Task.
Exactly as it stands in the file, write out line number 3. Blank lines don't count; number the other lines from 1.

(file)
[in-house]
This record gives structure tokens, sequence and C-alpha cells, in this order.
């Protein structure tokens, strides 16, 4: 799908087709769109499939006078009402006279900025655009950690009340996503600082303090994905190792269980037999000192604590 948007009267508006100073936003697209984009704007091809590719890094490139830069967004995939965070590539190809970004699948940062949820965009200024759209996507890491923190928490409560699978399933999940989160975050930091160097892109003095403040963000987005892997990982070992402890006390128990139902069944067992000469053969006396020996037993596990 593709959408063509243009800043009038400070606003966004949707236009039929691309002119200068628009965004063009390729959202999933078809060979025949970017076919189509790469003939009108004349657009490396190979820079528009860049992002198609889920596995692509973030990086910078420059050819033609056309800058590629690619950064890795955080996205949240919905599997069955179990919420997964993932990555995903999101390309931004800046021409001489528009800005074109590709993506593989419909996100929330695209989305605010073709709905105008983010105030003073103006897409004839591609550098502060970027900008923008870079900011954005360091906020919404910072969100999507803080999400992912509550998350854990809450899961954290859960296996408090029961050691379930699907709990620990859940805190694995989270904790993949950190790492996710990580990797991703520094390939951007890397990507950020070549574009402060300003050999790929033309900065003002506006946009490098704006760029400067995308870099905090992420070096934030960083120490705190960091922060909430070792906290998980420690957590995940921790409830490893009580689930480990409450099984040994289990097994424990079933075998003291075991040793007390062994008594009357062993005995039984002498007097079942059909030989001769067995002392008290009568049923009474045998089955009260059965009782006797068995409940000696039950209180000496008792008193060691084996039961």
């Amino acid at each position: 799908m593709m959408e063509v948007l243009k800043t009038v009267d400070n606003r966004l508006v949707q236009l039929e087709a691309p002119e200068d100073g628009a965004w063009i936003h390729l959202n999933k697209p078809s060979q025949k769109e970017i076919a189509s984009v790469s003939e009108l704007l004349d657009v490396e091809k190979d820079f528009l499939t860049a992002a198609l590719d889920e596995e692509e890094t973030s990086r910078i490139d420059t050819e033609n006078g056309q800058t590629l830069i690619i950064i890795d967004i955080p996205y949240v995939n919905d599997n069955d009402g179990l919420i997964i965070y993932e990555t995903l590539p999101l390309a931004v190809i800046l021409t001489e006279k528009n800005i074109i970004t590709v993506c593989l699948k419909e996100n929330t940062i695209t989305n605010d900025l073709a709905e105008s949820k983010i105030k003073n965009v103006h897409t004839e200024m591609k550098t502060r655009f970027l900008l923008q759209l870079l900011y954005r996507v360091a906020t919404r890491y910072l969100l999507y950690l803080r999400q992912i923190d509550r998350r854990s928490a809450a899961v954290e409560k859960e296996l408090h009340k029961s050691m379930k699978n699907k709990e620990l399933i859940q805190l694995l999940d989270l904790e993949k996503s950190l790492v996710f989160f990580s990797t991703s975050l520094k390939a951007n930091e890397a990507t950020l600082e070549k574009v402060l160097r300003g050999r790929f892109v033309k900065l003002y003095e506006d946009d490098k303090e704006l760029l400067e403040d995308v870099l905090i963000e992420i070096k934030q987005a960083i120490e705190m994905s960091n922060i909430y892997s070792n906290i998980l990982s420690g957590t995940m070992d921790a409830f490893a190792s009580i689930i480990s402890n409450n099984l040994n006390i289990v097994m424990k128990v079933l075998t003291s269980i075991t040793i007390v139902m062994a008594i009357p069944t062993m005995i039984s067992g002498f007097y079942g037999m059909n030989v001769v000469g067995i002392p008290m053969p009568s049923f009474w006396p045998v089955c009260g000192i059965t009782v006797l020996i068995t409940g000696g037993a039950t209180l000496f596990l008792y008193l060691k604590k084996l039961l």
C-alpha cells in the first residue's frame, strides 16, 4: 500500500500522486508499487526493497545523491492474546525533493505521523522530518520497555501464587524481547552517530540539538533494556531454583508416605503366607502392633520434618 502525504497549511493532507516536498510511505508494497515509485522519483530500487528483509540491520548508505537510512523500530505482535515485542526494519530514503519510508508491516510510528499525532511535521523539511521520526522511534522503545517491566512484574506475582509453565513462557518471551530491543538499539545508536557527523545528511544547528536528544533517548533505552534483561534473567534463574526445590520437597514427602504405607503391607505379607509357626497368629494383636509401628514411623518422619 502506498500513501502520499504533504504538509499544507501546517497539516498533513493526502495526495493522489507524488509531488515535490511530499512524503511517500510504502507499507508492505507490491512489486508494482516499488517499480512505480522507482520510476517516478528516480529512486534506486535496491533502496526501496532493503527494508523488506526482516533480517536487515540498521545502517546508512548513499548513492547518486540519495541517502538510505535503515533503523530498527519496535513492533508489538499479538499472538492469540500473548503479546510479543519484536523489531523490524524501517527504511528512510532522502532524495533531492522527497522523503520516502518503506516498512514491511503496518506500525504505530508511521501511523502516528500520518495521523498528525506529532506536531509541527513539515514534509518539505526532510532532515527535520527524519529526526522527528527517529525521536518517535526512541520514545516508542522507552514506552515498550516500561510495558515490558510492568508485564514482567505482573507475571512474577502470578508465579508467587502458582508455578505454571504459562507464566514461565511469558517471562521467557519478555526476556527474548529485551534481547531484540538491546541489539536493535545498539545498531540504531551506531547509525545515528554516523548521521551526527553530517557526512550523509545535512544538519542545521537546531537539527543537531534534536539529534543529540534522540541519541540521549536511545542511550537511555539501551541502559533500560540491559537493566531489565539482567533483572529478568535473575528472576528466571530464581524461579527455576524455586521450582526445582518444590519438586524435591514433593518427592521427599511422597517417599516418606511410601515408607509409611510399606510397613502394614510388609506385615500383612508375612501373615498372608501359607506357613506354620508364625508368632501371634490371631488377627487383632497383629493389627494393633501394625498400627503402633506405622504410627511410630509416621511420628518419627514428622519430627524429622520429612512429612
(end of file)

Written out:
């Protein structure tokens, strides 16, 4: 799908087709769109499939006078009402006279900025655009950690009340996503600082303090994905190792269980037999000192604590 948007009267508006100073936003697209984009704007091809590719890094490139830069967004995939965070590539190809970004699948940062949820965009200024759209996507890491923190928490409560699978399933999940989160975050930091160097892109003095403040963000987005892997990982070992402890006390128990139902069944067992000469053969006396020996037993596990 593709959408063509243009800043009038400070606003966004949707236009039929691309002119200068628009965004063009390729959202999933078809060979025949970017076919189509790469003939009108004349657009490396190979820079528009860049992002198609889920596995692509973030990086910078420059050819033609056309800058590629690619950064890795955080996205949240919905599997069955179990919420997964993932990555995903999101390309931004800046021409001489528009800005074109590709993506593989419909996100929330695209989305605010073709709905105008983010105030003073103006897409004839591609550098502060970027900008923008870079900011954005360091906020919404910072969100999507803080999400992912509550998350854990809450899961954290859960296996408090029961050691379930699907709990620990859940805190694995989270904790993949950190790492996710990580990797991703520094390939951007890397990507950020070549574009402060300003050999790929033309900065003002506006946009490098704006760029400067995308870099905090992420070096934030960083120490705190960091922060909430070792906290998980420690957590995940921790409830490893009580689930480990409450099984040994289990097994424990079933075998003291075991040793007390062994008594009357062993005995039984002498007097079942059909030989001769067995002392008290009568049923009474045998089955009260059965009782006797068995409940000696039950209180000496008792008193060691084996039961």